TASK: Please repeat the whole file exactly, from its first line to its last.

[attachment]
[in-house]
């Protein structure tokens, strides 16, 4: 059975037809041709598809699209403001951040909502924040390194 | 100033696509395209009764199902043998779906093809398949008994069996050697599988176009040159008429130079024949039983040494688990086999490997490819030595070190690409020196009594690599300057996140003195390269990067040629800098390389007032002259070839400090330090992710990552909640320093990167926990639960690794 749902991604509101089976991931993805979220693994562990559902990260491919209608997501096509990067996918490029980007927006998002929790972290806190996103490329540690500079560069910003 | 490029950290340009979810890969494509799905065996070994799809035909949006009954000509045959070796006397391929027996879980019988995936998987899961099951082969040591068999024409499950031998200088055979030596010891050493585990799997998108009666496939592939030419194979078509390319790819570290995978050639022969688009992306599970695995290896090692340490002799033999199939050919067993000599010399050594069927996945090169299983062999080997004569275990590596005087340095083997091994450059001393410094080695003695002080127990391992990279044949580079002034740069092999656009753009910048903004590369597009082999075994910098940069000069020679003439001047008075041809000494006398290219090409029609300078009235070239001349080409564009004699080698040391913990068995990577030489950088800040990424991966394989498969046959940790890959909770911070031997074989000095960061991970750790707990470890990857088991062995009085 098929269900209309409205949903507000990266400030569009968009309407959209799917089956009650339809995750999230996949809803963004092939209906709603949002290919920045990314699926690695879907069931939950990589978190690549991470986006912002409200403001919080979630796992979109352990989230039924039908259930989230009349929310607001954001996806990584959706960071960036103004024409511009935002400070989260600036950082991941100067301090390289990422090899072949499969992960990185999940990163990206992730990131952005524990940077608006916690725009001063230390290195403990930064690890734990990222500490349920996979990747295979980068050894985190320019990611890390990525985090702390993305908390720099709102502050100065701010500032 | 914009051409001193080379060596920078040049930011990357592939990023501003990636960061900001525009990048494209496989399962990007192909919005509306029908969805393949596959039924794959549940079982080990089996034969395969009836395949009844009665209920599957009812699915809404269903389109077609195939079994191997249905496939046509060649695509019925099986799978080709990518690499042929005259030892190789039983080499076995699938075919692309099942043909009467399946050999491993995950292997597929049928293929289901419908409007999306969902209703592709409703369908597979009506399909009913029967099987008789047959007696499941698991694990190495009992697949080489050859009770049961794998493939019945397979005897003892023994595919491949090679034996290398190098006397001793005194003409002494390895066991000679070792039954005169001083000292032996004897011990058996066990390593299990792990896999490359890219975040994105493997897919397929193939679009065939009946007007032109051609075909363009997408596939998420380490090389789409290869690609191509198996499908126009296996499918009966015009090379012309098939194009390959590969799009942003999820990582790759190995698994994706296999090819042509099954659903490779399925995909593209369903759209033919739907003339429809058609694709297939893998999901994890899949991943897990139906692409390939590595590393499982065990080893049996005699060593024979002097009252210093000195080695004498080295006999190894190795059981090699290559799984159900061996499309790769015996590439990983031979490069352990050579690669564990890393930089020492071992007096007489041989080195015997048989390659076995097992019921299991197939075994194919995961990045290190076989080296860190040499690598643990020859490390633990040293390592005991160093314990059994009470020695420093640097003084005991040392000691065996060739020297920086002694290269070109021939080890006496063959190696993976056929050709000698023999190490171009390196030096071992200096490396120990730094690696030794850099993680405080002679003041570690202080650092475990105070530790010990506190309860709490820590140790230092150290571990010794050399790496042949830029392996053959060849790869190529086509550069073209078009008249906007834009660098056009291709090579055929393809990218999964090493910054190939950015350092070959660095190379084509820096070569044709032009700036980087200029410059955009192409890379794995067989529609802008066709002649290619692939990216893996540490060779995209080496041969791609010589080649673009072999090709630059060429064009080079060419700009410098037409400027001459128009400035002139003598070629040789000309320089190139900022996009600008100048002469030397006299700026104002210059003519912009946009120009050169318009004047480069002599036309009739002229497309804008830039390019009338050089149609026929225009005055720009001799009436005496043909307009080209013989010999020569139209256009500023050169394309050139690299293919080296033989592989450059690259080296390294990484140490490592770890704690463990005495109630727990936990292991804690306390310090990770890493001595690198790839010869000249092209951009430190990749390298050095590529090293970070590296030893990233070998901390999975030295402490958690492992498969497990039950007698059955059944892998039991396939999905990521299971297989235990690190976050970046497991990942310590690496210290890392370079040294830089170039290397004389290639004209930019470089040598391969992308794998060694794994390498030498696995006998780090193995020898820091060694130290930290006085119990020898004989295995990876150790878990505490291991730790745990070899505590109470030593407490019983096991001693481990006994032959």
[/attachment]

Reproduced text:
[in-house]
């Protein structure tokens, strides 16, 4: 059975037809041709598809699209403001951040909502924040390194 | 100033696509395209009764199902043998779906093809398949008994069996050697599988176009040159008429130079024949039983040494688990086999490997490819030595070190690409020196009594690599300057996140003195390269990067040629800098390389007032002259070839400090330090992710990552909640320093990167926990639960690794 749902991604509101089976991931993805979220693994562990559902990260491919209608997501096509990067996918490029980007927006998002929790972290806190996103490329540690500079560069910003 | 490029950290340009979810890969494509799905065996070994799809035909949006009954000509045959070796006397391929027996879980019988995936998987899961099951082969040591068999024409499950031998200088055979030596010891050493585990799997998108009666496939592939030419194979078509390319790819570290995978050639022969688009992306599970695995290896090692340490002799033999199939050919067993000599010399050594069927996945090169299983062999080997004569275990590596005087340095083997091994450059001393410094080695003695002080127990391992990279044949580079002034740069092999656009753009910048903004590369597009082999075994910098940069000069020679003439001047008075041809000494006398290219090409029609300078009235070239001349080409564009004699080698040391913990068995990577030489950088800040990424991966394989498969046959940790890959909770911070031997074989000095960061991970750790707990470890990857088991062995009085 098929269900209309409205949903507000990266400030569009968009309407959209799917089956009650339809995750999230996949809803963004092939209906709603949002290919920045990314699926690695879907069931939950990589978190690549991470986006912002409200403001919080979630796992979109352990989230039924039908259930989230009349929310607001954001996806990584959706960071960036103004024409511009935002400070989260600036950082991941100067301090390289990422090899072949499969992960990185999940990163990206992730990131952005524990940077608006916690725009001063230390290195403990930064690890734990990222500490349920996979990747295979980068050894985190320019990611890390990525985090702390993305908390720099709102502050100065701010500032 | 914009051409001193080379060596920078040049930011990357592939990023501003990636960061900001525009990048494209496989399962990007192909919005509306029908969805393949596959039924794959549940079982080990089996034969395969009836395949009844009665209920599957009812699915809404269903389109077609195939079994191997249905496939046509060649695509019925099986799978080709990518690499042929005259030892190789039983080499076995699938075919692309099942043909009467399946050999491993995950292997597929049928293929289901419908409007999306969902209703592709409703369908597979009506399909009913029967099987008789047959007696499941698991694990190495009992697949080489050859009770049961794998493939019945397979005897003892023994595919491949090679034996290398190098006397001793005194003409002494390895066991000679070792039954005169001083000292032996004897011990058996066990390593299990792990896999490359890219975040994105493997897919397929193939679009065939009946007007032109051609075909363009997408596939998420380490090389789409290869690609191509198996499908126009296996499918009966015009090379012309098939194009390959590969799009942003999820990582790759190995698994994706296999090819042509099954659903490779399925995909593209369903759209033919739907003339429809058609694709297939893998999901994890899949991943897990139906692409390939590595590393499982065990080893049996005699060593024979002097009252210093000195080695004498080295006999190894190795059981090699290559799984159900061996499309790769015996590439990983031979490069352990050579690669564990890393930089020492071992007096007489041989080195015997048989390659076995097992019921299991197939075994194919995961990045290190076989080296860190040499690598643990020859490390633990040293390592005991160093314990059994009470020695420093640097003084005991040392000691065996060739020297920086002694290269070109021939080890006496063959190696993976056929050709000698023999190490171009390196030096071992200096490396120990730094690696030794850099993680405080002679003041570690202080650092475990105070530790010990506190309860709490820590140790230092150290571990010794050399790496042949830029392996053959060849790869190529086509550069073209078009008249906007834009660098056009291709090579055929393809990218999964090493910054190939950015350092070959660095190379084509820096070569044709032009700036980087200029410059955009192409890379794995067989529609802008066709002649290619692939990216893996540490060779995209080496041969791609010589080649673009072999090709630059060429064009080079060419700009410098037409400027001459128009400035002139003598070629040789000309320089190139900022996009600008100048002469030397006299700026104002210059003519912009946009120009050169318009004047480069002599036309009739002229497309804008830039390019009338050089149609026929225009005055720009001799009436005496043909307009080209013989010999020569139209256009500023050169394309050139690299293919080296033989592989450059690259080296390294990484140490490592770890704690463990005495109630727990936990292991804690306390310090990770890493001595690198790839010869000249092209951009430190990749390298050095590529090293970070590296030893990233070998901390999975030295402490958690492992498969497990039950007698059955059944892998039991396939999905990521299971297989235990690190976050970046497991990942310590690496210290890392370079040294830089170039290397004389290639004209930019470089040598391969992308794998060694794994390498030498696995006998780090193995020898820091060694130290930290006085119990020898004989295995990876150790878990505490291991730790745990070899505590109470030593407490019983096991001693481990006994032959």